Facebook CEO Mark Zuckerberg meets Congress this week.
As Facebook CEO Mark Zuckerberg testifies before Congress this week, he’s addressing House and Senate members who’ve received sizable campaign contributions from Facebook employees and its political action committee.
Members of the Senate Judiciary Committee and Senate Commerce Committee, which conducted a joint hearing with the Facebook chief on Tuesday, have received a total of $604,000 in contributions since 2007, according to the nonpartisan and nonprofit Center for Responsive Politics. Commerce Committee members received $369,000 in contributions, while Judiciary Committee members received $235,000 over the period.
On Wednesday, Zuckerberg is addressing the House Energy and Commerce Committee, where he is expected apologize for the social network’s role in spreading fake news and hate speech, allowing foreign countries to interfere in elections, and failing to protect the user data. Members of that committee received nearly $381,000 in contributions since 2007, according to CRP.
Since 2014, Sen. Cory Booker, a Democrat from New Jersey, has received $44,025 through Facebook contributions, making him a top recipient during that period. Sen. Kamala Harris, a Democrat from California, has received $30,990, while Rep. Anna Eshoo, a Democrat from California, got $39,800.
Zuckerberg’s testimony comes amid mounting pressure to answer to lawmakers following the revelation that data consultancy Cambridge Analytica acquired data for as many as 87 million Facebook users and then reportedly may have misused it for political ads during the 2016 US presidential election.
Facebook didn’t respond to a request for comment. Last April, Facebook said it’s important for the company to “develop relationships with elected officials and candidates for public office who share our vision of an open Internet and a culture of innovation.”
The social-networking company has its own political action committee, which makes contributions to federal candidates. Facebook allows its employees to engage in personal political activities as long as they’re conducted on their own time and with their own money.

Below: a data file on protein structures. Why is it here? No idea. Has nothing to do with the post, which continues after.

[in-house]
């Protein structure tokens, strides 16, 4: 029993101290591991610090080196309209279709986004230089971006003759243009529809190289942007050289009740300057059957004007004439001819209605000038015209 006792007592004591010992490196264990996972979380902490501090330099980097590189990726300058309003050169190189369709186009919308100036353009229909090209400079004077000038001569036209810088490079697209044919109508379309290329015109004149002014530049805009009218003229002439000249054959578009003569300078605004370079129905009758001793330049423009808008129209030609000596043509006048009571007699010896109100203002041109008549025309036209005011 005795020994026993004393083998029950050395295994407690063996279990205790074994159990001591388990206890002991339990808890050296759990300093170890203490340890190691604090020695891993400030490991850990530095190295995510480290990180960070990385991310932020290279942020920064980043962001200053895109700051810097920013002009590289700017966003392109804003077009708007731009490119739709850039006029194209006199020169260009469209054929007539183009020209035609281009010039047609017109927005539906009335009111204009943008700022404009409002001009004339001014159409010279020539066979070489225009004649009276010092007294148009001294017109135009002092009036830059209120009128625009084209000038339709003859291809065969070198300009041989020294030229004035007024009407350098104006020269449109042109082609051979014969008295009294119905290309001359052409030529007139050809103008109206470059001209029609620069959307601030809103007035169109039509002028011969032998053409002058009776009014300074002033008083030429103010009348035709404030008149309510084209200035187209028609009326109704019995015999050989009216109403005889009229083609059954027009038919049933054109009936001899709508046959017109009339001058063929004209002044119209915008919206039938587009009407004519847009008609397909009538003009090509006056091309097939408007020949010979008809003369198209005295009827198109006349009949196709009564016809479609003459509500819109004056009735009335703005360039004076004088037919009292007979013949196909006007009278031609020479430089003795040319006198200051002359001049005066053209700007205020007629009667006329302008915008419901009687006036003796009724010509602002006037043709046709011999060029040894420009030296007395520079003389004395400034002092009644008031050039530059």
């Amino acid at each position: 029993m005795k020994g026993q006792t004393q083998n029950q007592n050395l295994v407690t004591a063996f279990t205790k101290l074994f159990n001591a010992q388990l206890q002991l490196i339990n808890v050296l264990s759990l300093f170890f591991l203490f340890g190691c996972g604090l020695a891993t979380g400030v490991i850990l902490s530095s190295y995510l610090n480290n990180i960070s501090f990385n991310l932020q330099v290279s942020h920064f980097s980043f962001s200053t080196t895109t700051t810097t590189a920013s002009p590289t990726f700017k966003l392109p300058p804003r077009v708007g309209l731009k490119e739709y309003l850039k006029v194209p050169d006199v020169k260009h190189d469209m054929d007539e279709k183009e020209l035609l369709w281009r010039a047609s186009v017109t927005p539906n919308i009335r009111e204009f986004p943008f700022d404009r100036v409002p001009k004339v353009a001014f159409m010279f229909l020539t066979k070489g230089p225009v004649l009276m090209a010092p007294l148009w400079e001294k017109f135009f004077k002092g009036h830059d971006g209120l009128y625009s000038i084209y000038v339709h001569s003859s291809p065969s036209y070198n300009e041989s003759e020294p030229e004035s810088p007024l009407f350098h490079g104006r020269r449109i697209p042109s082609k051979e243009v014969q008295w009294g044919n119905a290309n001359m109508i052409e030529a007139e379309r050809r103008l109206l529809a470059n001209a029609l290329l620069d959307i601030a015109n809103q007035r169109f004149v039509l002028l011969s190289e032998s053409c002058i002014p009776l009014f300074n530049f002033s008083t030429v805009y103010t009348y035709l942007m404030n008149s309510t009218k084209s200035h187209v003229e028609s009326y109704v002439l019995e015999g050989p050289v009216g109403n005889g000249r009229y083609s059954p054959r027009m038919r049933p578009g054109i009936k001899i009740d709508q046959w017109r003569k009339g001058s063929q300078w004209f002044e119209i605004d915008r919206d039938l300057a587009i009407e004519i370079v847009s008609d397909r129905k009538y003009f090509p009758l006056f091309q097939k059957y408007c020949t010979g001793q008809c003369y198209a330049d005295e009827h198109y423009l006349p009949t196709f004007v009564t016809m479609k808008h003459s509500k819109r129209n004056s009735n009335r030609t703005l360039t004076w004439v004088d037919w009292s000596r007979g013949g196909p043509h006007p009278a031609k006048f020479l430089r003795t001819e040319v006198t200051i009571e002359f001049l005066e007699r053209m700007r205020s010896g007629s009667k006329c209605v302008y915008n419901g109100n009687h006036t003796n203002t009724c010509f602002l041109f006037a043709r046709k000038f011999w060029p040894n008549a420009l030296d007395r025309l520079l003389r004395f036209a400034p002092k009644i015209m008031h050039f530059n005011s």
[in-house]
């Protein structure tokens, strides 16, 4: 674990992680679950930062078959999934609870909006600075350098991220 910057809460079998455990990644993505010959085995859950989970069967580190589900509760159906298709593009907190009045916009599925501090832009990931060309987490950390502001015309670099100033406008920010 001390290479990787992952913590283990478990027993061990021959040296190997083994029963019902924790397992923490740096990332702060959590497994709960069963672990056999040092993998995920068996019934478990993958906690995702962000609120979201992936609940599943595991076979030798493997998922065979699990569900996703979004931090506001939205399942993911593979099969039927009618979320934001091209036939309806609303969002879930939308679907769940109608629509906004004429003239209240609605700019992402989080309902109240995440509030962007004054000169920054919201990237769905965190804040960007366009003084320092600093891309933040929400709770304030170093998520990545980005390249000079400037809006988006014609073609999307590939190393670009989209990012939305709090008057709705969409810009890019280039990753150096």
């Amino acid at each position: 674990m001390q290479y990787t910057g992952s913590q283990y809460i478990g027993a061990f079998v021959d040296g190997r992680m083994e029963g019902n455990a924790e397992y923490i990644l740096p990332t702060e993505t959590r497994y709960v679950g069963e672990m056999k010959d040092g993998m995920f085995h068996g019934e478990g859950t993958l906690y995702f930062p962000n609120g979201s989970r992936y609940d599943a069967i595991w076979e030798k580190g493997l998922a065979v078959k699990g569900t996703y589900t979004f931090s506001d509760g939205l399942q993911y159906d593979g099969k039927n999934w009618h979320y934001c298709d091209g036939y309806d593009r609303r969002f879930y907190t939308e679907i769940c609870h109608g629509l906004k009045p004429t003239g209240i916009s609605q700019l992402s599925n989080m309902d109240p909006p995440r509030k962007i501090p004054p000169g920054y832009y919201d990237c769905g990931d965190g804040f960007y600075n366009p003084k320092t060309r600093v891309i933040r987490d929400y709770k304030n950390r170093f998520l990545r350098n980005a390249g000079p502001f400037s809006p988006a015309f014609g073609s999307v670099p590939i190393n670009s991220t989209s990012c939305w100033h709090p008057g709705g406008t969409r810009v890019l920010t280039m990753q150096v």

“Employees must keep such activity separate from work and never represent that such activities are being conducted on behalf of Facebook,” the company says.
Over the past 10 years, Facebook-related contributions to federal candidates totaled $7 million, with Democrats getting 65 percent and Republicans getting 33 percent. Facebook also spent more than $11.5 million lobbying Congress, according to CRP.
All but nine of the 55 members on the House Energy and Commerce Committee have received Facebook contributions over the last 10 years, USA Today reports. Committee Chairman Greg Walden, a Republican from Oregon, received $27,000, and ranking member Frank Pallone, Jr., a Democrat from New Jersey, received $6,000, according to CRP.
Last week, Walden and Pallone said in a joint statement: “This hearing will be an important opportunity to shed light on critical consumer data privacy issues and help all Americans better understand what happens to their personal information online.”
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Separately, Facebook and its employees have given more than $1.3 million to 266 House candidates and $1.1 million to 134 Senate candidates over the last decade, according to MapLight. Another $700,000 has been donated to 14 presidential candidates.
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